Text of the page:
“The Fighting Temeraire” 1838 JW Turner detail
“Rain, Steam and Speed” J W Turner 1844
Perhaps these paintings were and are the definitive images of the Age of Steam. If Turner intended that nothing more needed to be said on the matter then Victorian painters took him at his word: there is little mark of an Industrial Revolution on Victorian Painting. Victorians did not want pictures of the rapid industrialisation happening around them and so artists did not engage with Technology. Even the splendid painting of “Work” by Ford Madox Brown is about navvies “in the pride of health and manly beauty” Muscles not machines were what mattered
“Work” Ford Madox Brown
“A Young Widow” 1877 Edward Killingworth Johnson In an age of Revolution and Reform, the cautious nature of Victorian Taste often produced conservative and escapist art. As the Art Journal said ”we are conservative by education, habit and principle “ Artists gave Victorians what they wanted: paintings that told stories and reinforced virtue and family values, sentimental pictures evoking strong emotions and paintings showing death, disasters and war. The evocative image of “The Young Widow” by Edward Johnson is a good example of an early soap opera format.
There was a taste for the Classical world, for the Medieval and for animals, children, and semi-nude women. Artists often looked to the Bible, Poetry and Literature for inspiration. Portraits and Landscapes were always in demand. Even Fairies were popular possibly because of their importance in British folk culture. Sleep was also a fashionable theme. John Fitzgerald, a then well known painter of portraits and fairies painted his reaction to the Age of Speed. His work “The Painters Dream” is a curious composition showing the artist in a drug- induced coma surrounded by fairies and goblins.
“The Painter’s Dream” 1857 J A Fitzgerald
“The Sleeping Beauty” E Burne-Jones Even the great artist Edward Burne Jones could not resist putting everyone to sleep in his beautiful painting of “The Sleeping Beauty”.
He was in love with the archaic. His objective in life was “to wage a Crusade and Holy Warfare against the Age” Victorian Art is technically proficient and conservative in style.It is well represented in our national and municipal collections and with a promiscuously wide range of subjects, it makes for interesting viewing Progressive, it was not! Even the reformist Pre- Raphaelites and the Arts and Crafts Movement looked back to earlier times to validate their ideas rather than to the future. In Architecture, the popularity of Victorian Gothic is another case in point. The status of Women Artists was improved in the Victorian Era and some made distinctive contributions to Victorian Art. They were first admitted as students to the Royal College of Art in 1837 and one wonders whether the new Queen influenced that decision. However, in their life drawing classes young women were protected by having to use a male model wearing a suit of armour. Admission to the Royal Academy Schools followed in with the armour replaced by a drape. Sadly, no woman was honoured with Membership of the Royal Academy in the 19th century. The invention of photography in the 1830’s and the development of paper prints by Henry Fox-Talbot meant that painting now had a new competitor as an art form. From its early days as a child of Victorian physics and chemistry, painting influenced photography and vice versa. This photo of “The Open Door” by Fox-Talbot is clearly influenced by 17th cent. Dutch painting.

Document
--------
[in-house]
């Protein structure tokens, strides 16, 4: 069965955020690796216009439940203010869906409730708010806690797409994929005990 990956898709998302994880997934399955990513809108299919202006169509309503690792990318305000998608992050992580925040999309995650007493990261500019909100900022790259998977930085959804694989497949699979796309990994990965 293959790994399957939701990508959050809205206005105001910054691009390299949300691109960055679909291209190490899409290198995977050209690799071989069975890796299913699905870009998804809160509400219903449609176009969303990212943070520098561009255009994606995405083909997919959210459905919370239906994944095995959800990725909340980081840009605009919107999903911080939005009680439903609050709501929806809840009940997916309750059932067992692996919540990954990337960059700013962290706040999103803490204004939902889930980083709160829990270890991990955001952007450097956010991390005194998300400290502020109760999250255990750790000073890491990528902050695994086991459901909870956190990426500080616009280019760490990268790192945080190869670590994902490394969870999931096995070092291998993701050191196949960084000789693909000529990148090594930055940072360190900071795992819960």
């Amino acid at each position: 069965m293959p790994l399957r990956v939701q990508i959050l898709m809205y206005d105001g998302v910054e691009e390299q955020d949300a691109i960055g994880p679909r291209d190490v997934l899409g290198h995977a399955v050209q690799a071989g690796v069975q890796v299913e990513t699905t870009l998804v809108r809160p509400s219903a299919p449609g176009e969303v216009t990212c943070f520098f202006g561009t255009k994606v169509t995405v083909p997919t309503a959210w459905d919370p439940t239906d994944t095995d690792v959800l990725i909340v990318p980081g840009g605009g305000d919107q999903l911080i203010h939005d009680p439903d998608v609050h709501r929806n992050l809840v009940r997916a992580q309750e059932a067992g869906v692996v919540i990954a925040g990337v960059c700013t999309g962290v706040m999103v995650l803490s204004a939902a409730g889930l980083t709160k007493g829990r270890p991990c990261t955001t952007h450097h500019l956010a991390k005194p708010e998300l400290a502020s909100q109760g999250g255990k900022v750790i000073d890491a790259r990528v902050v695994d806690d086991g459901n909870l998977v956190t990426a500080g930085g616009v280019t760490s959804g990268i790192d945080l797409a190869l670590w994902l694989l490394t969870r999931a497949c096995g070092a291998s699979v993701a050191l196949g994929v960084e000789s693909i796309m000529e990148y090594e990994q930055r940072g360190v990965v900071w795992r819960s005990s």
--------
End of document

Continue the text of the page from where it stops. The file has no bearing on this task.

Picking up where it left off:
“The Open Door” 1843 W H Fox-Talbot
“My Niece Julia Jackson” 1867 Julia Cameron Some two decades later, the photographs of Julia Cameron presented a new challenge for portrait painters.
“The Derby Day” W P Frith However artists soon realized that they could use photographs to achieve realistic representations more easily. William Frith was the first to do so in his very successful painting of England at play on “Derby Day”.
A critic wrote in the Art Journal, the conservative voice of the Victorian Art Establishment “it was the picture of the season but the tone of the subject was essentially vulgar and no supremacy of execution can redeem it”. And now the painting is a National Treasure. Prints based on original paintings had been part of the art market since the 18th century. Photo-based engraving techniques allowed the mass production of cheap prints for the domestic market and Art prints were regularly included in, for example, The Illustrated London News and other journals
Print: “Crossing Lancaster Sands” JM Turner 1877
Boring a Gun 1875 The new technology catalysed a huge expansion of pictorial journalism and it is there that one can find images of the Industrial Activity that are hard to find in Victorian painting.
“Bubbles” 1886 J E Millais Pears Soap Advertisement Pictorial advertising also developed; the most famous example being that of Millais’ painting “Bubbles” which was used to sell Pears Soap.
Art news and art criticism become an important feature of popular journalism. The writings of John Ruskin, the most famous of Victorian art critics, were a major influence in the 19th cent. debates about the nature of Art. In summary, I believe that the evolution of Art Culture in the Age of Victoria into a creative activity of national importance supported by a Public- Private partnership was a major achievement which for the last hundred years has served us well. Some Art Historians have claimed that in his later work Turner was the first Impressionist painter. He is certainly a claimant but there are other candidates such as David Cox, for example, who painted this lovely picture of “Rhyll Sands” in 1855.
“Rhyll Sands” 1855 David Cox
“Balmoral” 1865 Queen Victoria Whatever their merits, she deserves to be nominated for a posthumous Turner Prize, if not for her art but for the Britain she left behind in 1901